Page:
From the day I met Patrick Whalen, and likely some time before that, he's been keeping a low profile.
When we had our first conversation a couple years ago, he made a point of saying he didn't want to be considered the "great savior" of Niagara Falls.
This despite the fact that he led the extraordinary evolution of the Buffalo Niagara Medical Campus in downtown Buffalo, which now includes a quorum of the top hospitals and leaders in medicine in the region.
I remember saying to him that it was a big deal that a man with his background had set his sights on Niagara Falls. Given what occurred under his leadership in Buffalo, I was pretty happy that he'd taken on tourism here. I thought there should be a great big fuss.
But I understood he didn't want to make one. Who really wants to be considered the savior of Niagara Falls? There's way too much weight in that crown.
When I was a young reporter for the Buffalo Courier-Express, I worked for a decade at the edge of what is now the medical corridor. Back then, it was a challenging neighborhood with abandoned properties and many struggling, poor residents. I know it's still some of that today, but the cornerstone of the community is now a cluster of expensive, high-rise glass buildings that bring life to the streets and hope to the surrounding neighborhoods.
I can tell you the medical corridor is pretty much a miracle of unwavering persistence, creative use of resources and spectacular networking,
It was Patrick Whalen who led efforts to ignite that near perfect storm of healing and commerce.
Of course, he didn't do it alone. And sure, he knows that many of those new buildings are just relocated from other parts of the region.
But he also knows the magic is in the gathering together of all those great thinkers, whether in the university classrooms, research labs, surgical suites or administrative offices. Getting good brains together creates new ways of thinking and the potential of prosperity for many.
When that job ended, instead of retiring for the second time, Patrick Whalen came to Niagara Falls in 2015, to take the job as the director of Niagara University's Global Tourism Institute. It was all part of a promise he made to his wife after selling his first business for a fortune and then spending five years skiing until he met her. He promised he would use his gifts to do good. And he's given himself 10 years total in this job to do it. He's three years in.
Over the past couple years he has gone quietly about his business, working to build a center for entrepreneurship like the one created on the medical campus. Construction on that new center at 7th and Niagara streets will begin soon, pending approval of the remaining construction documents sent to city hall. In that place all Niagara residents will be welcome to come and work their dreams, bringing business ideas to fruition with the support of a network of experts.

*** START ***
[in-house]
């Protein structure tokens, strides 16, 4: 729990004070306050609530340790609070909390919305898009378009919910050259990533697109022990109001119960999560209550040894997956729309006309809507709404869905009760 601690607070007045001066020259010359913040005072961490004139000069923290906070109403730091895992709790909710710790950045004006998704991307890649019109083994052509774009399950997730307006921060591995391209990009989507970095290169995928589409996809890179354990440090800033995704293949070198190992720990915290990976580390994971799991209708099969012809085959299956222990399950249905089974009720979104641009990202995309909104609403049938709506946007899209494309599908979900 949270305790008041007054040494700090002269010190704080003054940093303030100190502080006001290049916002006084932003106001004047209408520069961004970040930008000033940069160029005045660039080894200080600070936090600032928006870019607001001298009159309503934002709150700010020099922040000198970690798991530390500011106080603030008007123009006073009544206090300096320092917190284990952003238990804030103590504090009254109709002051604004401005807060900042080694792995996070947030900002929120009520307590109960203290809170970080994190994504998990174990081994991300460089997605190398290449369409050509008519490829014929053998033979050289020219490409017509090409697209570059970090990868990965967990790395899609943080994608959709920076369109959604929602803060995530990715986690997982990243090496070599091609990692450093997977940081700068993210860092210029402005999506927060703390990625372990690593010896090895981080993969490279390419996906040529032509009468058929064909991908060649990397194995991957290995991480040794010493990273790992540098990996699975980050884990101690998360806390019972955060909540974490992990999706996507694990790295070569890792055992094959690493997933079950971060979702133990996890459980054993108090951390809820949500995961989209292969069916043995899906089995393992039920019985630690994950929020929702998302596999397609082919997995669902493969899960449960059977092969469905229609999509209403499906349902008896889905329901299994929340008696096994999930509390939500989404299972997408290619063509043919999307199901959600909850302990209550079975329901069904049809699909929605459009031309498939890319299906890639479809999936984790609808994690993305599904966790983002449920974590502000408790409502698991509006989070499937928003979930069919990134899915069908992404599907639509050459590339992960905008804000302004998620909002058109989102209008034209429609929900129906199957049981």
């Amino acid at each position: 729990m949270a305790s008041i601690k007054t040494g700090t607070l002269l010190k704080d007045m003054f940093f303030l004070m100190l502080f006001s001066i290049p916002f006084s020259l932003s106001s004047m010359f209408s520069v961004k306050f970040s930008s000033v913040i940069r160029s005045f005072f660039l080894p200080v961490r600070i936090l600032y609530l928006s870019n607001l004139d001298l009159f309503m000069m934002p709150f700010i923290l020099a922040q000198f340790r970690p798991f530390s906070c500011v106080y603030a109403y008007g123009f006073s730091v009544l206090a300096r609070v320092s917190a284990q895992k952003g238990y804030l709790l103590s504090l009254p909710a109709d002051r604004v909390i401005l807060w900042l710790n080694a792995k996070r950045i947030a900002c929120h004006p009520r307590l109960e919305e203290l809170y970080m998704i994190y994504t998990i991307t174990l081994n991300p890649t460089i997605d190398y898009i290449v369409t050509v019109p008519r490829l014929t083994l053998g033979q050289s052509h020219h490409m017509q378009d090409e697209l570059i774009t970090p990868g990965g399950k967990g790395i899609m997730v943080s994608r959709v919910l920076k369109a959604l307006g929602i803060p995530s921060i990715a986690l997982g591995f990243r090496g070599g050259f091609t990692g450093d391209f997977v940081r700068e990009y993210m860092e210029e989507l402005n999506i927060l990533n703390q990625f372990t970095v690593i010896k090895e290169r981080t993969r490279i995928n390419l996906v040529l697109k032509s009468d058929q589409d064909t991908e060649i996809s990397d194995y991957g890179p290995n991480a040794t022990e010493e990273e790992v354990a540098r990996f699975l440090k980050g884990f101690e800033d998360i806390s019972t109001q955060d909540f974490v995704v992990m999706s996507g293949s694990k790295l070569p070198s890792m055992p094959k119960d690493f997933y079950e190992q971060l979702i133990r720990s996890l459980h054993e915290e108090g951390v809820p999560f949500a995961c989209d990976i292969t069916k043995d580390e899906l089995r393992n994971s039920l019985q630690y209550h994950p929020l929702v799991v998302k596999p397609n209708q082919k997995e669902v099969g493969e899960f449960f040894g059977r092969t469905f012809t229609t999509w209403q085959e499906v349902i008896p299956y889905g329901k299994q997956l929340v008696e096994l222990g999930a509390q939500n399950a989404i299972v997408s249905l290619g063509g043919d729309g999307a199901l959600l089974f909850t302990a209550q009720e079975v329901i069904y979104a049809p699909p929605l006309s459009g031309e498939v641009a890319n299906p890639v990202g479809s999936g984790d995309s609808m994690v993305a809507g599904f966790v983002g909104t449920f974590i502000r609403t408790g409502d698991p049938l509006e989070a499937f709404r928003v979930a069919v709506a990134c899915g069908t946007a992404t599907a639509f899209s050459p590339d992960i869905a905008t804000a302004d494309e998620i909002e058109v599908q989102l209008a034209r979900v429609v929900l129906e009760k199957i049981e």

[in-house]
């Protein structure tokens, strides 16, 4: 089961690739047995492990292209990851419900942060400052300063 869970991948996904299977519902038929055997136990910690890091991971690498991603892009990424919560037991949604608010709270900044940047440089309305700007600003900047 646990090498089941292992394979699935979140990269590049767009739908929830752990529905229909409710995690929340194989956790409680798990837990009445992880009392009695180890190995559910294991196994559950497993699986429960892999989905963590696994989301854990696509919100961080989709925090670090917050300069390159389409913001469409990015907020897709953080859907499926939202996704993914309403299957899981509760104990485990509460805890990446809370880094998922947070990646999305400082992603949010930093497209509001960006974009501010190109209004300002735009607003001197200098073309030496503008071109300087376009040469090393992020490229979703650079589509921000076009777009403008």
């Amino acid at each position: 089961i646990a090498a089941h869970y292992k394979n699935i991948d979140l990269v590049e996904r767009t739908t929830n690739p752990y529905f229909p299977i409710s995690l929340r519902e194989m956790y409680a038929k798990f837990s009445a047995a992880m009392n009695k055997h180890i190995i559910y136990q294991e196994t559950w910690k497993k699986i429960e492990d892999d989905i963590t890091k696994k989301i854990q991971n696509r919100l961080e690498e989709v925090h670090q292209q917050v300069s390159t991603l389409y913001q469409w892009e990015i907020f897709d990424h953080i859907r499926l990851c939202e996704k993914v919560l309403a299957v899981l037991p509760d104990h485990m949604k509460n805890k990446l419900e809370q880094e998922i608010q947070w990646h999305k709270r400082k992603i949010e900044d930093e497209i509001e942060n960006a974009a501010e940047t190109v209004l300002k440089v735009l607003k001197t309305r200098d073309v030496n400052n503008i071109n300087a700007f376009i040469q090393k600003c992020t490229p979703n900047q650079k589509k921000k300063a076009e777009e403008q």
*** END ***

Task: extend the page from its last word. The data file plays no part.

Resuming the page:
He's doing way more than that.
Other ideas include his push to bring tourists to the region in the winter through a program that rewards hotel clerks for talking to guests about staying one more day, which provides those clerks with enticements to convince tourists to spend more time and money. The "Stay One More Day" program will create more jobs that don't end in layoffs at the end of the summer season.
He's been quietly working behind the curtains in Niagara Falls to create change but recently that curtain was lifted when a book was published featuring a whole chapter on Patrick Whalen — a book glowingly reviewed by the Wall Street Journal.
The book is called "The Next American City: The Promise of Our Midsize Metros." It details the efforts of the author, Mick Cornett, to revolutionize Oklahoma City as its mayor and then shares what others are doing around the country to bring mid-size cities back to life. Patrick Whalen has his own chapter, detailing his leadership of the medical campus.
It's a great chapter. It details Pat's knowing that if all Buffalo had done was relocate hospitals and jobs, they were just "moving chairs on the Titanic." The author says Pat knew what was needed and that was "jobs that could only come from an ambitious citywide effort to grow the potential companies and budding entrepreneurs in their midst."
Cornett writes: "You can probably imagine all the so-and so's around Buffalo privately thought that this guy was crazy."
Despite that, Cornett says that Buffalo "has started to attract real numbers of millennial college grads looking for a city where they can get in on the ground floor of something big."
Patrick Whalen did that in Buffalo.
Now he's working to do a similar thing here.
Whether Whalen likes it or not, the spotlight has found him.
And for this American city, which has seen its share of dark days, that light just might brighten things for us all.
Contact Michele DeLuca at 282-2311, ext. 2263 or email her at email@example.com.